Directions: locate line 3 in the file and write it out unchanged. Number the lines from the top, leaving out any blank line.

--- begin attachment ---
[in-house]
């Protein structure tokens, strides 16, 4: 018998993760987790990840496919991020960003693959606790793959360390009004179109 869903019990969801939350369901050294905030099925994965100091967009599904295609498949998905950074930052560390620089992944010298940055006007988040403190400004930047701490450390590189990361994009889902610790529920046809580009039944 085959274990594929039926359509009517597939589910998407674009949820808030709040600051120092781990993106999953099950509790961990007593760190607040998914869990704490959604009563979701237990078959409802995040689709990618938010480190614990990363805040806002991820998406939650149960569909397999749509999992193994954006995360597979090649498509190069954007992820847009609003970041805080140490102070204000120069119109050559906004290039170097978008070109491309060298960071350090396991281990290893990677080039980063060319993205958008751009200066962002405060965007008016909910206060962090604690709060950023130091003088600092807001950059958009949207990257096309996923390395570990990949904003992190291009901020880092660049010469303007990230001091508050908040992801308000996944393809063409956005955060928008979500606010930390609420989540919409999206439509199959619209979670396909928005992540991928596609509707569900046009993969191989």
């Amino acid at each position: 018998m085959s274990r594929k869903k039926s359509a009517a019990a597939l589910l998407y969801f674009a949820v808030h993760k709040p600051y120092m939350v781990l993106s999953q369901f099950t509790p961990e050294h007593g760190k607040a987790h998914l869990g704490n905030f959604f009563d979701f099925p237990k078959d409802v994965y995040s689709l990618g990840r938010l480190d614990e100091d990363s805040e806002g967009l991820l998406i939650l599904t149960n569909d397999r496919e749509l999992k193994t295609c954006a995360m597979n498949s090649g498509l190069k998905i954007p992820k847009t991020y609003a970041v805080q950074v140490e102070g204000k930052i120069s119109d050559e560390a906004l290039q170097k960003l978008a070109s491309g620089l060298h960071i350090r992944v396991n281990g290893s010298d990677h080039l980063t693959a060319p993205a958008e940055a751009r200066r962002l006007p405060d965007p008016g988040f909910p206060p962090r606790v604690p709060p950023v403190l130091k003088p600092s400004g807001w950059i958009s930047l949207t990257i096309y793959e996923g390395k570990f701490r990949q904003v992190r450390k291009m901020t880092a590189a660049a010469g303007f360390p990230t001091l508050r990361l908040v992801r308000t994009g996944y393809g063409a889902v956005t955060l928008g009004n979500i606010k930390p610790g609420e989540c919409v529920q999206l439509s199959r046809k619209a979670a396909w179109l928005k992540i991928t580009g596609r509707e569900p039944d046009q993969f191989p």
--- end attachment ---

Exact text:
């Amino acid at each position: 018998m085959s274990r594929k869903k039926s359509a009517a019990a597939l589910l998407y969801f674009a949820v808030h993760k709040p600051y120092m939350v781990l993106s999953q369901f099950t509790p961990e050294h007593g760190k607040a987790h998914l869990g704490n905030f959604f009563d979701f099925p237990k078959d409802v994965y995040s689709l990618g990840r938010l480190d614990e100091d990363s805040e806002g967009l991820l998406i939650l599904t149960n569909d397999r496919e749509l999992k193994t295609c954006a995360m597979n498949s090649g498509l190069k998905i954007p992820k847009t991020y609003a970041v805080q950074v140490e102070g204000k930052i120069s119109d050559e560390a906004l290039q170097k960003l978008a070109s491309g620089l060298h960071i350090r992944v396991n281990g290893s010298d990677h080039l980063t693959a060319p993205a958008e940055a751009r200066r962002l006007p405060d965007p008016g988040f909910p206060p962090r606790v604690p709060p950023v403190l130091k003088p600092s400004g807001w950059i958009s930047l949207t990257i096309y793959e996923g390395k570990f701490r990949q904003v992190r450390k291009m901020t880092a590189a660049a010469g303007f360390p990230t001091l508050r990361l908040v992801r308000t994009g996944y393809g063409a889902v956005t955060l928008g009004n979500i606010k930390p610790g609420e989540c919409v529920q999206l439509s199959r046809k619209a979670a396909w179109l928005k992540i991928t580009g596609r509707e569900p039944d046009q993969f191989p």